13. Execute the installation (if you use SuperSU: /system/xbin/su --install)
  14. Reboot
  15. You should be done
 
bruzzy
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@EndlessAdventurer,

I'm sorry, but I don't know, what you mean with "more step by step". There are no more steps in between, the steps are as granular as possible. If you use TWRP, there is a menu "Mount" (go there and tick /system) - you should have seen it already (if not, have a look at the TWRP documentation). But you could also mount your system from the console or ADB shell.

If you don't know, what "mount", "console" or "ADB" is and are not able to use google to lern it yourself, then you should really not use this guide and even avoid rooting your device...

Beeing a newbie is not an excuse, it's completely up to you to spend some time and change this!

Please avoid quoting the whole post! If you want to reference some part of a post, pick only the relevant part and quote that.
 
Nickfreedom
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Default Alternative Method

Hi,

I have used another method that also works. It worked with my Galaxy S4, Note 10.1 and now with Note Pro. Hope this can help:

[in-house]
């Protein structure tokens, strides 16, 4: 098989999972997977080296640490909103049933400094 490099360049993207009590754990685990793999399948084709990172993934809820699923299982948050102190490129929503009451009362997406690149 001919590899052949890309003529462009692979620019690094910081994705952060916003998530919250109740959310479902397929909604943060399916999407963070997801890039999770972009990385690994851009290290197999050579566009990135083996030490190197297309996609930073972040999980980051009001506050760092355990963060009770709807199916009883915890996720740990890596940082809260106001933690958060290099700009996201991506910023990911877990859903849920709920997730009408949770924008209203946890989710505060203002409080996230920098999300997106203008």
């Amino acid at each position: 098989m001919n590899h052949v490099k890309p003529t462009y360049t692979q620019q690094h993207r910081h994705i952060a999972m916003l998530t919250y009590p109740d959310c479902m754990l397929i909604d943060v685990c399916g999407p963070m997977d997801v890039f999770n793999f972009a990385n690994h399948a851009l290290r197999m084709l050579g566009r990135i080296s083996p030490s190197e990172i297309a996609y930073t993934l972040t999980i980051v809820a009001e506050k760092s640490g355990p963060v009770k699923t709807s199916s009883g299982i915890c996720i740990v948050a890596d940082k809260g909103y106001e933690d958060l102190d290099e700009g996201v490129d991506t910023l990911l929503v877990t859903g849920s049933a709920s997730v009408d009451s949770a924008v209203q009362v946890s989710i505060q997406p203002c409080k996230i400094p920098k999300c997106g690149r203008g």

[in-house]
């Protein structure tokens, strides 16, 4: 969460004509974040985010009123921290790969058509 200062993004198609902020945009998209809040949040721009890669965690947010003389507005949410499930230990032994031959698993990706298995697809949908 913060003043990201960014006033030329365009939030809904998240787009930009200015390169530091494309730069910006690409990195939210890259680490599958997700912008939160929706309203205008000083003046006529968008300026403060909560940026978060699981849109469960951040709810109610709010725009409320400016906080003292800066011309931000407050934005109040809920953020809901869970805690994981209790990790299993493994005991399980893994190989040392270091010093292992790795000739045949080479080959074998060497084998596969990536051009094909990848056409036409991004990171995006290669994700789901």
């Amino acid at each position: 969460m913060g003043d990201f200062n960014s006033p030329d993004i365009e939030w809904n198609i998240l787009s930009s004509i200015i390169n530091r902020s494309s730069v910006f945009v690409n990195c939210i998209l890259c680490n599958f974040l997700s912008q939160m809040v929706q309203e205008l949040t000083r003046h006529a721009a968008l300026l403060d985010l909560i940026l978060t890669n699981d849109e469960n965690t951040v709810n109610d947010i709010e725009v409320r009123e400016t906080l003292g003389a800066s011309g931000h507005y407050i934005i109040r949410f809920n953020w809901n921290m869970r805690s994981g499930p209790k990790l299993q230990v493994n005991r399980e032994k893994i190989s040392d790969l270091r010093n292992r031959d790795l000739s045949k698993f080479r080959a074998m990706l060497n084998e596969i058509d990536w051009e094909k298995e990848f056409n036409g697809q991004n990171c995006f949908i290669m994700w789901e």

1-Root your device and install/update SuperSu;

2-Convert SuperSu to system app (there is an option in SU config). Reboot.
-OBS: If your root method has already installed SuperSu as a system app, this step can be skipped;

3-As SuperSu is now a system app, it can be deactivated through Applications Management in settings. Deactivate it;
-OBS: does NOT use deactivate in SU own config;

4- Reboot in Safe Mode. This can be done pressing both Volume Up/Down while rebooting;

5-Start encryption the normal way and wait until it finishes. Enter your password and wait device boot normally;

6-Go to Applications Management in settings and activate SuperSu;

7-Reboot one more time and your system is encrypted with SuperSu working normally.
 
m33rkat
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(Last edited by m33rkat; 15th August 2014 at 01:09 AM.) Reason: added info
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I was able to follow all of the posted solutions through but for some reason my phone insists on just booting back into Android instead of actually encrypting my phone. Any ideas?

I have a SM-G900T, TWRP, SuperSU
 
Nickfreedom
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Quote:
Originally Posted by m33rkat View Post
I was able to follow all of the posted solutions through but for some reason my phone insists on just booting back into Android instead of actually encrypting my phone. Any ideas?

I have a SM-G900T, TWRP, SuperSU
There is some more things that you can try with the solution I´ve posted:

1-Put original recovery instead of TWRP. I have never tried to encrypt with custom recovery;
2-When you boot in "Safe Mode", go to Application Management, running applications and stop as much processes as you can (do not stop google services).

OBS: To ensure that you have booted in Safe Mode, look at the bottom left corner of the screen an see if it shows “Safe Mode”.